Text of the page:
Lisa Segre, PhD and associate professor at UI’s College of Nursing, was recently bestowed with a Global Curriculum Development Award for her proposal to substantially revise the course material for “Human Development and Behavior.” The award is funded through International Programs and the Stanley-UI Foundation Support Organization.
“Human Development and Behavior is a foundational course that is taken by many students every year. Introducing the idea that ‘west is not necessarily best’ and examining specific cultural differences in development, not only exposes students to specific international content, but it models the premise that taking into account cultural differences is something that they, as health care providers, should be doing,” explained Dr. Segre.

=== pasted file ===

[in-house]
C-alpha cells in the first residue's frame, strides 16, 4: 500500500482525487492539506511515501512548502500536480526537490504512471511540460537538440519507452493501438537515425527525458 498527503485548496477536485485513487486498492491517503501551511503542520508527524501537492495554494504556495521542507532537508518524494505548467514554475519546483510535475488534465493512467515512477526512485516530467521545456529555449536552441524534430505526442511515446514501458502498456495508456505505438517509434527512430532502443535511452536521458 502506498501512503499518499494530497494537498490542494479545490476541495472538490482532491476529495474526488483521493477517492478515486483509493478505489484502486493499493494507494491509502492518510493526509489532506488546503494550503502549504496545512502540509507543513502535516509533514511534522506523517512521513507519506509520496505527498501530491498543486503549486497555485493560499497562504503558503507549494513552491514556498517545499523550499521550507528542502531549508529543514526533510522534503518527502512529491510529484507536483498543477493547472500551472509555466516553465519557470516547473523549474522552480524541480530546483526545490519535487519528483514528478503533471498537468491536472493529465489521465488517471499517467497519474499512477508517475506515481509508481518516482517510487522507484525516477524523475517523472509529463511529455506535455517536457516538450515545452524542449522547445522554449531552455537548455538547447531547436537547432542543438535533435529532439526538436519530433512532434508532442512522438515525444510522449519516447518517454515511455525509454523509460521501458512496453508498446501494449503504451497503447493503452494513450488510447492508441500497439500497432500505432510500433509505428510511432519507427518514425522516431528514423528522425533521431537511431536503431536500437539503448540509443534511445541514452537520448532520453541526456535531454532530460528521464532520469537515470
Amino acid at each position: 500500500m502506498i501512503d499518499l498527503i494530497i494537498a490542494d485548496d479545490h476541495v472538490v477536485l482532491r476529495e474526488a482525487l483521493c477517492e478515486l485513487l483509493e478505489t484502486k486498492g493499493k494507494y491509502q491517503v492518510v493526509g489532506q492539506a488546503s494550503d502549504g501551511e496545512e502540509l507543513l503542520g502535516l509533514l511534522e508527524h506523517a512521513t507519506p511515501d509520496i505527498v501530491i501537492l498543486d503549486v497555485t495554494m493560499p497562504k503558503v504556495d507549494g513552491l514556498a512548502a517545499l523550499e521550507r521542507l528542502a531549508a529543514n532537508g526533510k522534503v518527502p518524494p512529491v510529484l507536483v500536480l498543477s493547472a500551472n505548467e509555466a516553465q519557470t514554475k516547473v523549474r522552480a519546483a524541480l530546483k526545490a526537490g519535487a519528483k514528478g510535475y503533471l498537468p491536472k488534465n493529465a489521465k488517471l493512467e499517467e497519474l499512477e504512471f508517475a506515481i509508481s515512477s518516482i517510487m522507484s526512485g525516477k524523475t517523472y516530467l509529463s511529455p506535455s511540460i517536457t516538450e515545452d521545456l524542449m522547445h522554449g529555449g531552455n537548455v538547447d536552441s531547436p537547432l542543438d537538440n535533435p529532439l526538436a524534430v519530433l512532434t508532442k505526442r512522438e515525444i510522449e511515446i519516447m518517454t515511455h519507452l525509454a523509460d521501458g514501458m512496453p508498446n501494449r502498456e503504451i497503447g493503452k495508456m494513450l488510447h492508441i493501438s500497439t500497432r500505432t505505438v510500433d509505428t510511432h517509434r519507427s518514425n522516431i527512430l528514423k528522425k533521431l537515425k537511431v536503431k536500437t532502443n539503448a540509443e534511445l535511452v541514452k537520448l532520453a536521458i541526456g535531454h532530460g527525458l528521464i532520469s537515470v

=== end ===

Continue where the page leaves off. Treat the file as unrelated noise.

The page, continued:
Human Development and Behavior is required for nursing/nursing-interest students and is also taken by other health science students. The course provides a survey of theories of human development, developmental research, and a snapshot of individuals across the lifespan in terms of physical, cognitive, and emotional development. Offered annually in the spring with an average enrollment of approximately 225 students, Dr. Segre has taught the course since 2009.
In the course, the lifespan is divided into eight stages (time periods), ranging from prenatal development and birth through the end-of-life. The curriculum development award will provide Dr. Segre dedicated time to research cross-cultural content and incorporate it into the class. She firmly believes this revised curriculum will familiarize students with global and multicultural perspectives of human development across the lifespan.